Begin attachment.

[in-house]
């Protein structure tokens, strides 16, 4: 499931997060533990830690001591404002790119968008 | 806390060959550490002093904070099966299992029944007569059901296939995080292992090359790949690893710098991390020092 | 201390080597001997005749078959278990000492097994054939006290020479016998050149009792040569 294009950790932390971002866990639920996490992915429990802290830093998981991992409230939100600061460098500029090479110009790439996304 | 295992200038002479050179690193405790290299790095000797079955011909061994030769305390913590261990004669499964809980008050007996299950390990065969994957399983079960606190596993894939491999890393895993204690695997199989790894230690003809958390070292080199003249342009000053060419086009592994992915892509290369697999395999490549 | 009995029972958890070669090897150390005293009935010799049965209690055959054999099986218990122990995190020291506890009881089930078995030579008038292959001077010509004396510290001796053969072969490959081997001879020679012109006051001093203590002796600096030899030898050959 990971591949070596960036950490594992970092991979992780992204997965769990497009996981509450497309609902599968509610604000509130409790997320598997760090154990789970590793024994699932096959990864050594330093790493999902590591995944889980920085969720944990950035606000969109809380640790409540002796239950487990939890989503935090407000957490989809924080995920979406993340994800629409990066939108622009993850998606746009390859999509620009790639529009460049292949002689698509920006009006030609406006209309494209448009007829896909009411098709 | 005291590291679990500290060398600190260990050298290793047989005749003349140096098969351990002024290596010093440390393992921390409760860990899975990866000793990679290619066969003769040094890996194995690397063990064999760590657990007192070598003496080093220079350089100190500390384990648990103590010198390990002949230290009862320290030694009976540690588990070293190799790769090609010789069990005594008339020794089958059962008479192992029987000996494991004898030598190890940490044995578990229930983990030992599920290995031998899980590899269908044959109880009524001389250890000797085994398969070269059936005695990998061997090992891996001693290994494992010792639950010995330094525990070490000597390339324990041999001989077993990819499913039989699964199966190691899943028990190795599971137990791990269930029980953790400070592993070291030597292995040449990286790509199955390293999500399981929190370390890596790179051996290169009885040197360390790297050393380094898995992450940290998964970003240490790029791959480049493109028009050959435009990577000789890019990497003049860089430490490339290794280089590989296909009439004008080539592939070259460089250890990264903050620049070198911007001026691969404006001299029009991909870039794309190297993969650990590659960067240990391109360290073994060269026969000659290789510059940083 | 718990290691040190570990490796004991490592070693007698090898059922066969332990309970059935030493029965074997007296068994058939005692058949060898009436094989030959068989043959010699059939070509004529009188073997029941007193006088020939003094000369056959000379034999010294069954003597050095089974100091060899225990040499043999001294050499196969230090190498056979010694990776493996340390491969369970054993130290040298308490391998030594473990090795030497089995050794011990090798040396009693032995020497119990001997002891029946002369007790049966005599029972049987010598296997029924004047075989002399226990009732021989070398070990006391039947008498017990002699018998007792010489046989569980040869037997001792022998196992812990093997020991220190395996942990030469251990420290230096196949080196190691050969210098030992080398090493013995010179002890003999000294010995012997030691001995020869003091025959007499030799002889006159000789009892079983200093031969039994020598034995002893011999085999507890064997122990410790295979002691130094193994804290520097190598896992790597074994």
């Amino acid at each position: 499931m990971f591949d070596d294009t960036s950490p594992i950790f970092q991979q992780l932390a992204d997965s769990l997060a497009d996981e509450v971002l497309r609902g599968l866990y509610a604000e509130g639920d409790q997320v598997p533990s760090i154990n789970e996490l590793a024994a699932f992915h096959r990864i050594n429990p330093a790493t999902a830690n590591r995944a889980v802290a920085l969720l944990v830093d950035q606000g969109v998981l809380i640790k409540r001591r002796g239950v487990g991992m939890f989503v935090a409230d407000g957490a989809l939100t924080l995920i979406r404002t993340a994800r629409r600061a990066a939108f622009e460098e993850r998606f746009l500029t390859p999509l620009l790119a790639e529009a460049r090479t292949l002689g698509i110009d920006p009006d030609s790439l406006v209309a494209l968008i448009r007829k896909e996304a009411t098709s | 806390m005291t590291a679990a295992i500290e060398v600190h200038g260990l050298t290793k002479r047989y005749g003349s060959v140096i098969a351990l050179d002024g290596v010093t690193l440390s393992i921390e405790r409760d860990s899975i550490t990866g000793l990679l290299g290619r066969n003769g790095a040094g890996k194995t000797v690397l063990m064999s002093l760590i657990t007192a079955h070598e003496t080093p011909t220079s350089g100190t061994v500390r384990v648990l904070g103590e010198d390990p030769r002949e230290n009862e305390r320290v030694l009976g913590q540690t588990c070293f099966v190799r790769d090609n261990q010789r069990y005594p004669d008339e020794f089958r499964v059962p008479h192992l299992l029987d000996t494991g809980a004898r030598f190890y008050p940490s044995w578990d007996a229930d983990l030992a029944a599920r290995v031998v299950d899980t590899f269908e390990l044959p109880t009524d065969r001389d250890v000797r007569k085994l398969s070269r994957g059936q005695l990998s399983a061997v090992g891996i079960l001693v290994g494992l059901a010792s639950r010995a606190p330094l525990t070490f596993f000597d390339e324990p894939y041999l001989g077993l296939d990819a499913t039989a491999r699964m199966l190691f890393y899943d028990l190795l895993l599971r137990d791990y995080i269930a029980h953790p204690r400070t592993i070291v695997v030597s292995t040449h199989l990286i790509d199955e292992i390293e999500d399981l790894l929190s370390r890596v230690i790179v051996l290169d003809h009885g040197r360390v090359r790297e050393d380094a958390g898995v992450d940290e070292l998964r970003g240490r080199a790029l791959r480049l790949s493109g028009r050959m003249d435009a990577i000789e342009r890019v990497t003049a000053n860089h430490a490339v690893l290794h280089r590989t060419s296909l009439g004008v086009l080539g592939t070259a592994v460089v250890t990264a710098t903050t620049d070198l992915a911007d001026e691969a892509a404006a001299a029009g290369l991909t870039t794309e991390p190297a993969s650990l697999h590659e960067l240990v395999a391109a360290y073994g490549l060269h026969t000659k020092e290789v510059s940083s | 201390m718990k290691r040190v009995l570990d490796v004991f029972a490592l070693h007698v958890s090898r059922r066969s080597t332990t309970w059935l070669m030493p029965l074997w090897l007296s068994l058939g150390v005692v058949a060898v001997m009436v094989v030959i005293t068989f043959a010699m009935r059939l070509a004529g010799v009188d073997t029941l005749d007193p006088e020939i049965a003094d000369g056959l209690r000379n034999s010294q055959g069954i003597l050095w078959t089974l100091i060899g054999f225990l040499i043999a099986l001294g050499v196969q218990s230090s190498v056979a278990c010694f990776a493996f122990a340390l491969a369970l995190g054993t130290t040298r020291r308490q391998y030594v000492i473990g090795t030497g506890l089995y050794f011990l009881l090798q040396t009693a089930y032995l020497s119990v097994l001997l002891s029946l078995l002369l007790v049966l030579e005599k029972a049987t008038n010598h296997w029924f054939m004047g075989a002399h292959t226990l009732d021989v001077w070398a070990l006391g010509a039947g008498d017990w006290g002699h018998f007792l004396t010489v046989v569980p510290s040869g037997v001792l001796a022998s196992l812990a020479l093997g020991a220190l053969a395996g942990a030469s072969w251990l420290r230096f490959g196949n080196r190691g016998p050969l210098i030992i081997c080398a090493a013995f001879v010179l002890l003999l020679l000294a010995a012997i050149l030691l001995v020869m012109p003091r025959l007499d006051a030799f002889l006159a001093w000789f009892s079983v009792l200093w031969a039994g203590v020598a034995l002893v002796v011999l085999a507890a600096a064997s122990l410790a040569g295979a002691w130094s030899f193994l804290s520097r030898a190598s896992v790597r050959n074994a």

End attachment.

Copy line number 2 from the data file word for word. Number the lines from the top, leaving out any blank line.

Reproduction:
């Protein structure tokens, strides 16, 4: 499931997060533990830690001591404002790119968008 | 806390060959550490002093904070099966299992029944007569059901296939995080292992090359790949690893710098991390020092 | 201390080597001997005749078959278990000492097994054939006290020479016998050149009792040569 294009950790932390971002866990639920996490992915429990802290830093998981991992409230939100600061460098500029090479110009790439996304 | 295992200038002479050179690193405790290299790095000797079955011909061994030769305390913590261990004669499964809980008050007996299950390990065969994957399983079960606190596993894939491999890393895993204690695997199989790894230690003809958390070292080199003249342009000053060419086009592994992915892509290369697999395999490549 | 009995029972958890070669090897150390005293009935010799049965209690055959054999099986218990122990995190020291506890009881089930078995030579008038292959001077010509004396510290001796053969072969490959081997001879020679012109006051001093203590002796600096030899030898050959 990971591949070596960036950490594992970092991979992780992204997965769990497009996981509450497309609902599968509610604000509130409790997320598997760090154990789970590793024994699932096959990864050594330093790493999902590591995944889980920085969720944990950035606000969109809380640790409540002796239950487990939890989503935090407000957490989809924080995920979406993340994800629409990066939108622009993850998606746009390859999509620009790639529009460049292949002689698509920006009006030609406006209309494209448009007829896909009411098709 | 005291590291679990500290060398600190260990050298290793047989005749003349140096098969351990002024290596010093440390393992921390409760860990899975990866000793990679290619066969003769040094890996194995690397063990064999760590657990007192070598003496080093220079350089100190500390384990648990103590010198390990002949230290009862320290030694009976540690588990070293190799790769090609010789069990005594008339020794089958059962008479192992029987000996494991004898030598190890940490044995578990229930983990030992599920290995031998899980590899269908044959109880009524001389250890000797085994398969070269059936005695990998061997090992891996001693290994494992010792639950010995330094525990070490000597390339324990041999001989077993990819499913039989699964199966190691899943028990190795599971137990791990269930029980953790400070592993070291030597292995040449990286790509199955390293999500399981929190370390890596790179051996290169009885040197360390790297050393380094898995992450940290998964970003240490790029791959480049493109028009050959435009990577000789890019990497003049860089430490490339290794280089590989296909009439004008080539592939070259460089250890990264903050620049070198911007001026691969404006001299029009991909870039794309190297993969650990590659960067240990391109360290073994060269026969000659290789510059940083 | 718990290691040190570990490796004991490592070693007698090898059922066969332990309970059935030493029965074997007296068994058939005692058949060898009436094989030959068989043959010699059939070509004529009188073997029941007193006088020939003094000369056959000379034999010294069954003597050095089974100091060899225990040499043999001294050499196969230090190498056979010694990776493996340390491969369970054993130290040298308490391998030594473990090795030497089995050794011990090798040396009693032995020497119990001997002891029946002369007790049966005599029972049987010598296997029924004047075989002399226990009732021989070398070990006391039947008498017990002699018998007792010489046989569980040869037997001792022998196992812990093997020991220190395996942990030469251990420290230096196949080196190691050969210098030992080398090493013995010179002890003999000294010995012997030691001995020869003091025959007499030799002889006159000789009892079983200093031969039994020598034995002893011999085999507890064997122990410790295979002691130094193994804290520097190598896992790597074994």